Matthew Stevens


Stevens plays guitar with tight clutch, improvising in truncated melodies and tense, frequently beautiful harmonies that always tilt toward a payoff.”
— New York Times

” Stevens‘ complex intellectual jazz improvisations occur within loud, belligerent, visceral raunch. The juxtaposition of two attitudes toward art is exciting.”

— Jazz Times

      Born into a musical family, Stevens began studying piano at age 7, and switched to the guitar at age 11. After graduating from Berklee College of Music in 2004, Stevens began to show up everywhere, as an essential contributor to new work by strong artists including Christian Scott, Terri Lyne Carrington, Harvey Mason, ERIMAJ, Sean Jones, Walter Smith III, Linda Oh, NEXT Collective and, notably, Esperanza Spalding, in whose Emily’s D+Evolution project Stevens was key. Stevens then played on, composed for, and was an additional producer on Spalding’s innovative project, Exposure.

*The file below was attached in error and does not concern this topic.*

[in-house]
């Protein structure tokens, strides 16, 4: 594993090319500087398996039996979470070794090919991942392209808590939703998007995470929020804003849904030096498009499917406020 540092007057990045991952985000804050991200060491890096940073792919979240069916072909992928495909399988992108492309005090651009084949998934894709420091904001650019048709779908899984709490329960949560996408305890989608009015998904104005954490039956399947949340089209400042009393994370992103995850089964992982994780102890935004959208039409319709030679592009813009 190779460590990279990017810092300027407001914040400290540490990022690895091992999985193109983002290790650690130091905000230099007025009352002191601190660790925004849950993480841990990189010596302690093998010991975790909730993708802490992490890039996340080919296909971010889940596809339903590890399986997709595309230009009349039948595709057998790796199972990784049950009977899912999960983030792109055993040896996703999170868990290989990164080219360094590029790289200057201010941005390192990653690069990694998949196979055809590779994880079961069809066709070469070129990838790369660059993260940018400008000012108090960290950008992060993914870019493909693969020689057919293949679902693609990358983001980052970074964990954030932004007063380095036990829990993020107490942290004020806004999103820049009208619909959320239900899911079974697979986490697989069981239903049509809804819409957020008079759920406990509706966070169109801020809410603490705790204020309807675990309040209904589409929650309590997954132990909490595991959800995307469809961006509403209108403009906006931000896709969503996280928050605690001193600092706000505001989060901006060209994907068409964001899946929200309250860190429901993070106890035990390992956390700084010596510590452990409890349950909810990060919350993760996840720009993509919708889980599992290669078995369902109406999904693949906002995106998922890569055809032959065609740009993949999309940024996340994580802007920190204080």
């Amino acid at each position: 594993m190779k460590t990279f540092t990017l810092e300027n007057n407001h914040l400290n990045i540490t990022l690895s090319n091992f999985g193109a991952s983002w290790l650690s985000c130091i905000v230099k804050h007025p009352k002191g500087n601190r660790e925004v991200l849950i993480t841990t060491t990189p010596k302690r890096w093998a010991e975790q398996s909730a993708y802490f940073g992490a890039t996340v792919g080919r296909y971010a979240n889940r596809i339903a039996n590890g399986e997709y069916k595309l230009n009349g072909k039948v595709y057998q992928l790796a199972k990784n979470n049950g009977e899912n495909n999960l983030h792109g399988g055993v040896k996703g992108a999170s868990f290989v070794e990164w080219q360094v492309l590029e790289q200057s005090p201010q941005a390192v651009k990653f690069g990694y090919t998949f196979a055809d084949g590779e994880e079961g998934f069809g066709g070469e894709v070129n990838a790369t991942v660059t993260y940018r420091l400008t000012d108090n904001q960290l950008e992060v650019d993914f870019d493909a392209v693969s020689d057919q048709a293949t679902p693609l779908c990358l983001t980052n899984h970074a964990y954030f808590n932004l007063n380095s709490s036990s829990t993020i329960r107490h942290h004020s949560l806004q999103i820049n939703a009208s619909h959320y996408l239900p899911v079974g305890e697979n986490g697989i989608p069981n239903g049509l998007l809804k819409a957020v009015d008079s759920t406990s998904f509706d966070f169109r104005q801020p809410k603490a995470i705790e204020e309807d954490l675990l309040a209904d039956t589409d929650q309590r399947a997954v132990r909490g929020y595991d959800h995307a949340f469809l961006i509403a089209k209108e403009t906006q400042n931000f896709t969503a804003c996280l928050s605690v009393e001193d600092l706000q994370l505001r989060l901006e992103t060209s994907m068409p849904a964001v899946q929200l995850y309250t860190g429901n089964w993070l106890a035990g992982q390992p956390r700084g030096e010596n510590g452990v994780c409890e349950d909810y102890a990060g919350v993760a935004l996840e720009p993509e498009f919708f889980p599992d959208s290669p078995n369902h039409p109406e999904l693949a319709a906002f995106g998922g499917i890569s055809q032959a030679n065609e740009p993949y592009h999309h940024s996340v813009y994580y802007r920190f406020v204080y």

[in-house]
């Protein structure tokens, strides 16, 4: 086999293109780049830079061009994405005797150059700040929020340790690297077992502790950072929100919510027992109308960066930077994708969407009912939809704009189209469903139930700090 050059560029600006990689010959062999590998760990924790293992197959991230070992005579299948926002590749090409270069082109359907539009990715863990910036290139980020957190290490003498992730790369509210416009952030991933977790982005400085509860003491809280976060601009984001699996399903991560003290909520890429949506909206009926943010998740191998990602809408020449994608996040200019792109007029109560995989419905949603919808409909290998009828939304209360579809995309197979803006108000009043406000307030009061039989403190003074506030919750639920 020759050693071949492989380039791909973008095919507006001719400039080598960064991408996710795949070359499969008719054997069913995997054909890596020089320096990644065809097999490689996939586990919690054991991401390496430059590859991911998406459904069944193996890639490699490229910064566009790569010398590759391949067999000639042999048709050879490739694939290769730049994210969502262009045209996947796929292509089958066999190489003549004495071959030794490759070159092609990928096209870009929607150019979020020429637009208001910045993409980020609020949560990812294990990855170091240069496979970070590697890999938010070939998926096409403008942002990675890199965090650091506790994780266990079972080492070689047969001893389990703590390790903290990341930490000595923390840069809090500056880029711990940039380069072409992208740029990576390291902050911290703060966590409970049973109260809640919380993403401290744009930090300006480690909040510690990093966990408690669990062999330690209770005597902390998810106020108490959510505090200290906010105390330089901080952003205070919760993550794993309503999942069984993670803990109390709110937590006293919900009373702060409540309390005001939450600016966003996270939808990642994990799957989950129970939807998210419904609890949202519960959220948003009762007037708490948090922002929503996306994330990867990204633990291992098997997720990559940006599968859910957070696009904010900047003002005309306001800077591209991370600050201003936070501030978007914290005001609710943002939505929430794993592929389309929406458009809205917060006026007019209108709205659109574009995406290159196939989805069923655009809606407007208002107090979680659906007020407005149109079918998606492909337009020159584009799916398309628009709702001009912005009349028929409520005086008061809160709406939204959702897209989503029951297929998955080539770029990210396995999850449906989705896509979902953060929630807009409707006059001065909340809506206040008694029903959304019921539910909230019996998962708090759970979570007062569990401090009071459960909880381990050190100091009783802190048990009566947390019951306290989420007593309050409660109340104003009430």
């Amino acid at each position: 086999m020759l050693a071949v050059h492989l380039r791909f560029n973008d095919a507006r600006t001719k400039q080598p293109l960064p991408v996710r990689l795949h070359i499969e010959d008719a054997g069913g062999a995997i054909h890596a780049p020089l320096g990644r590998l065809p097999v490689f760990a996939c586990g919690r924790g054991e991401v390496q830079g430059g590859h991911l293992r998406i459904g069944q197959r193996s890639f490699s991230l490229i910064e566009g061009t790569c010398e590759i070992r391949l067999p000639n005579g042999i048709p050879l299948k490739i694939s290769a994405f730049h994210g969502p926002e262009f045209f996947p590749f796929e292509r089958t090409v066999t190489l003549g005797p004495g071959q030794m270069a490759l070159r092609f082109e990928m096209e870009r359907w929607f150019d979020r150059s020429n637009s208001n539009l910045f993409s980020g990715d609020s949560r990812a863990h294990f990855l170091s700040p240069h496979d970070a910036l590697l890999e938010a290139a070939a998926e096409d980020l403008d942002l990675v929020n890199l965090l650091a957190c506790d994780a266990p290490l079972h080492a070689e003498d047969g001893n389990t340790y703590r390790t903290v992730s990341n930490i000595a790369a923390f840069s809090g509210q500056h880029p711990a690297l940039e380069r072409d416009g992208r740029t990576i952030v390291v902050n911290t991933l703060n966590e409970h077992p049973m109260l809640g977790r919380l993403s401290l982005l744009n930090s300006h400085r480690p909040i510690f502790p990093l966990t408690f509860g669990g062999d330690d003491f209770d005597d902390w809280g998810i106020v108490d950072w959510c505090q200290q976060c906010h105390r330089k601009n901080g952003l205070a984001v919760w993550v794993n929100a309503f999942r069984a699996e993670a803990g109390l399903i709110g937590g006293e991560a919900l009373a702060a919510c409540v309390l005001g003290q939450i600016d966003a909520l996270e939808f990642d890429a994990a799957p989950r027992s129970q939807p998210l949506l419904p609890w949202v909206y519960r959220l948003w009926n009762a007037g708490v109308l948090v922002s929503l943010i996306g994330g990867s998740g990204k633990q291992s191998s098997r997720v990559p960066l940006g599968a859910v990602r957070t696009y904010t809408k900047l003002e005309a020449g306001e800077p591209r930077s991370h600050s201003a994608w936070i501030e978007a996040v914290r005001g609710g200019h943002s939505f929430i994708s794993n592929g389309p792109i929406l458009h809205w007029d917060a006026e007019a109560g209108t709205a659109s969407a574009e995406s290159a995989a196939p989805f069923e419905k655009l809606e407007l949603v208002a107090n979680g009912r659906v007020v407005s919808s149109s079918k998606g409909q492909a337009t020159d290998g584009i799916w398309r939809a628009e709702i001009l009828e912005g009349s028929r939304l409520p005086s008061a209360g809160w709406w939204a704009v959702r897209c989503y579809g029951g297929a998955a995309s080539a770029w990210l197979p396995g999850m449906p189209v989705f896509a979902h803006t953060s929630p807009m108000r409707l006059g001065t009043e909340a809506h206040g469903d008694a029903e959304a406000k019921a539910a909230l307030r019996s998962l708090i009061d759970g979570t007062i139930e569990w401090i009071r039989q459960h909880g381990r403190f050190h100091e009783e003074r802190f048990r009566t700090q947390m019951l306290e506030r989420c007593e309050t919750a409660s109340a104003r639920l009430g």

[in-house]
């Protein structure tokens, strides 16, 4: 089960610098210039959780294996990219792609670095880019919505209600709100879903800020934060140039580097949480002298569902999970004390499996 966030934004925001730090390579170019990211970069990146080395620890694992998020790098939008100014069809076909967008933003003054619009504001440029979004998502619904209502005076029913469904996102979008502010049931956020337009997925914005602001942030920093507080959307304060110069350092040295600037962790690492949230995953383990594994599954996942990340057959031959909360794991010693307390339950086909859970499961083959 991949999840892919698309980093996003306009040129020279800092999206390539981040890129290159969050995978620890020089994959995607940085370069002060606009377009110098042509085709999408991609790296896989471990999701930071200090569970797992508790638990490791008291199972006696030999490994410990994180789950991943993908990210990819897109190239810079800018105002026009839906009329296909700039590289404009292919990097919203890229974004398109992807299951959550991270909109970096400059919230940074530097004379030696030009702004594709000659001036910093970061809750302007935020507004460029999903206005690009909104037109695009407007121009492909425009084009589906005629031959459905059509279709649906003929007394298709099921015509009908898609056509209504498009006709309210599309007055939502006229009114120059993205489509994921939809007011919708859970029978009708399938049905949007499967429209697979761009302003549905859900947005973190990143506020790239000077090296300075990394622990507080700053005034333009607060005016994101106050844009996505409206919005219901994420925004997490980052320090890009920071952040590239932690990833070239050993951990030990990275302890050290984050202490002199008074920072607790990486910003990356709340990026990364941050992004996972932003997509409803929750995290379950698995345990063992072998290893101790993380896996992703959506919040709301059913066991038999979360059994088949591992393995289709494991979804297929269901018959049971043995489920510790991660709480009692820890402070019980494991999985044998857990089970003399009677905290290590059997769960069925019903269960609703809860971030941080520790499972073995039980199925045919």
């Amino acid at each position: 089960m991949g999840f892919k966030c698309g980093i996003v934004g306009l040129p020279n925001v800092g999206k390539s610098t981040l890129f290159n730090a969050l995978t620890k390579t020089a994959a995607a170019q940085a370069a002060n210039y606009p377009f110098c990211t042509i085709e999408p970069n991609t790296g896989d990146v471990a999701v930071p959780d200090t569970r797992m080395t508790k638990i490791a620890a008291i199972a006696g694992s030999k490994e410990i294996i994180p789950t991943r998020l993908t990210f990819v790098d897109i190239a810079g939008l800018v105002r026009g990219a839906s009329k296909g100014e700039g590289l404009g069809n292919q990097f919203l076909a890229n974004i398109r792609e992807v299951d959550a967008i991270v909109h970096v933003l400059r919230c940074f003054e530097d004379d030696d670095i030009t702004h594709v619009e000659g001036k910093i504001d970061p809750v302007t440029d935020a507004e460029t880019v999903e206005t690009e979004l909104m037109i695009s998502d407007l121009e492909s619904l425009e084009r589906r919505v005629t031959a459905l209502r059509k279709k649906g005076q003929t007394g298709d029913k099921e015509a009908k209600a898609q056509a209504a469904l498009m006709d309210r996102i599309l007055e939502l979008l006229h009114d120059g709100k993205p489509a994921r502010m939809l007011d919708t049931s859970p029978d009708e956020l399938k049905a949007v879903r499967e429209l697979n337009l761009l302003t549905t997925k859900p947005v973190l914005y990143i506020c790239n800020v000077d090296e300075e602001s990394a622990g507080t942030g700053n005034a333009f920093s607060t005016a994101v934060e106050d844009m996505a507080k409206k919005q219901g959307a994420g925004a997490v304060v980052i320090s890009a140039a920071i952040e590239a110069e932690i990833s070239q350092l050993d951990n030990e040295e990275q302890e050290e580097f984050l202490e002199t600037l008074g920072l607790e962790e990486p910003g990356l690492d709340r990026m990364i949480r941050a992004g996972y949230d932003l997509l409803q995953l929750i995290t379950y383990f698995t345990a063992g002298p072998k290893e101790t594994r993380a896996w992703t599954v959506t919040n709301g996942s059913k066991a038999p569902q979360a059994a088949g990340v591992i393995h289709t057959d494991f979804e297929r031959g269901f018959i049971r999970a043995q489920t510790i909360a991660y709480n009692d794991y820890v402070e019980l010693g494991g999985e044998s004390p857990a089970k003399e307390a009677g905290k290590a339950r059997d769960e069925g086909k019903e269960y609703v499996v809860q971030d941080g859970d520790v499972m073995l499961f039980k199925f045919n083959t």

In 2016 DownBeat Magazine included Stevens in their 25 For the Future issue and have placed him in their Annual Critics Poll Rising Star Guitar Category for the past two years. His performances have been consistently lauded in Billboard, DownBeat Magazine, The Fader, The Guardian, Guitar Player Magazine, Jazz Times, Mojo, NPR, The New York Times, Pitchfork, PopMatters, Stereogum, Vice Noisey, and more.

In 2015 he released his debut album, Woodwork, as a bandleader under Whirlwind Recordings/ Crystal Math. Woodwork received enthusiastic reviews from DownBeat Magazine, The Irish Times, Jay Z’s Life and Times, Jazz Times Magazine, Jazz Wise Magazine, The Kansas City Star, The Ottawa Citizen, and more. LA Weekly described Woodwork as “an amalgamation of modern jazz and neo-fusion elements which showcase…sonic versatility and savvy producing chops.” Woodwork’s iTunes feature review praises Stevens’s “immense melodic gifts and deceptively intricate playing.”

In 2017, Stevens released Preverbal under Ropeadope/Crystal Math. Mojo praised Stevens’s “singular style [that] dissolves the demarcation lines between jazz, rock, and ambient music.” Pitchfork calls the music “honest and soulful” and NPR reported that Preverbal is “music [that] advances the ideals of modern jazz.”

Stevens currently resides in Harlem, New York City.